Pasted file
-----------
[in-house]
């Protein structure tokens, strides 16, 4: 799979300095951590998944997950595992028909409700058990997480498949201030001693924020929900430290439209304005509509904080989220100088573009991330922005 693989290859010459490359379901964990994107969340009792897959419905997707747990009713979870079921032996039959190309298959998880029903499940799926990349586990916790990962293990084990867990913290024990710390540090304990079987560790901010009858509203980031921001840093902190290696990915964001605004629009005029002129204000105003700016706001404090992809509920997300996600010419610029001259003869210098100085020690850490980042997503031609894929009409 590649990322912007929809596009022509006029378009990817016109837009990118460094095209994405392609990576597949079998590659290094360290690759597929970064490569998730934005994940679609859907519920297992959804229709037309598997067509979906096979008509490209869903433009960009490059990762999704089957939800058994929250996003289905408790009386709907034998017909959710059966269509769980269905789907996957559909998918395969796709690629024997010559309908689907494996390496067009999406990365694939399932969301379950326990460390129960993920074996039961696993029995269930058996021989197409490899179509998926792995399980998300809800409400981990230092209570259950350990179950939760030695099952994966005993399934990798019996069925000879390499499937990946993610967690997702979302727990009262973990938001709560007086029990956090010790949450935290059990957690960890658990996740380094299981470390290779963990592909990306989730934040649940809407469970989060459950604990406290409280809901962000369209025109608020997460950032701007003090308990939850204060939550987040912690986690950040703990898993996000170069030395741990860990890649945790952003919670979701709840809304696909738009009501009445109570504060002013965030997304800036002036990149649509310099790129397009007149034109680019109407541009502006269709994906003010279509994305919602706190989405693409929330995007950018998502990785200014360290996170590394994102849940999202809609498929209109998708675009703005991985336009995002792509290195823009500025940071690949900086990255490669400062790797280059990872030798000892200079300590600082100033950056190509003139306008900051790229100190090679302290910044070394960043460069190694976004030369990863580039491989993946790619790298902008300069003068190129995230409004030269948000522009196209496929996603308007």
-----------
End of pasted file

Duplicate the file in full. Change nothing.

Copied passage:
[in-house]
């Protein structure tokens, strides 16, 4: 799979300095951590998944997950595992028909409700058990997480498949201030001693924020929900430290439209304005509509904080989220100088573009991330922005 693989290859010459490359379901964990994107969340009792897959419905997707747990009713979870079921032996039959190309298959998880029903499940799926990349586990916790990962293990084990867990913290024990710390540090304990079987560790901010009858509203980031921001840093902190290696990915964001605004629009005029002129204000105003700016706001404090992809509920997300996600010419610029001259003869210098100085020690850490980042997503031609894929009409 590649990322912007929809596009022509006029378009990817016109837009990118460094095209994405392609990576597949079998590659290094360290690759597929970064490569998730934005994940679609859907519920297992959804229709037309598997067509979906096979008509490209869903433009960009490059990762999704089957939800058994929250996003289905408790009386709907034998017909959710059966269509769980269905789907996957559909998918395969796709690629024997010559309908689907494996390496067009999406990365694939399932969301379950326990460390129960993920074996039961696993029995269930058996021989197409490899179509998926792995399980998300809800409400981990230092209570259950350990179950939760030695099952994966005993399934990798019996069925000879390499499937990946993610967690997702979302727990009262973990938001709560007086029990956090010790949450935290059990957690960890658990996740380094299981470390290779963990592909990306989730934040649940809407469970989060459950604990406290409280809901962000369209025109608020997460950032701007003090308990939850204060939550987040912690986690950040703990898993996000170069030395741990860990890649945790952003919670979701709840809304696909738009009501009445109570504060002013965030997304800036002036990149649509310099790129397009007149034109680019109407541009502006269709994906003010279509994305919602706190989405693409929330995007950018998502990785200014360290996170590394994102849940999202809609498929209109998708675009703005991985336009995002792509290195823009500025940071690949900086990255490669400062790797280059990872030798000892200079300590600082100033950056190509003139306008900051790229100190090679302290910044070394960043460069190694976004030369990863580039491989993946790619790298902008300069003068190129995230409004030269948000522009196209496929996603308007």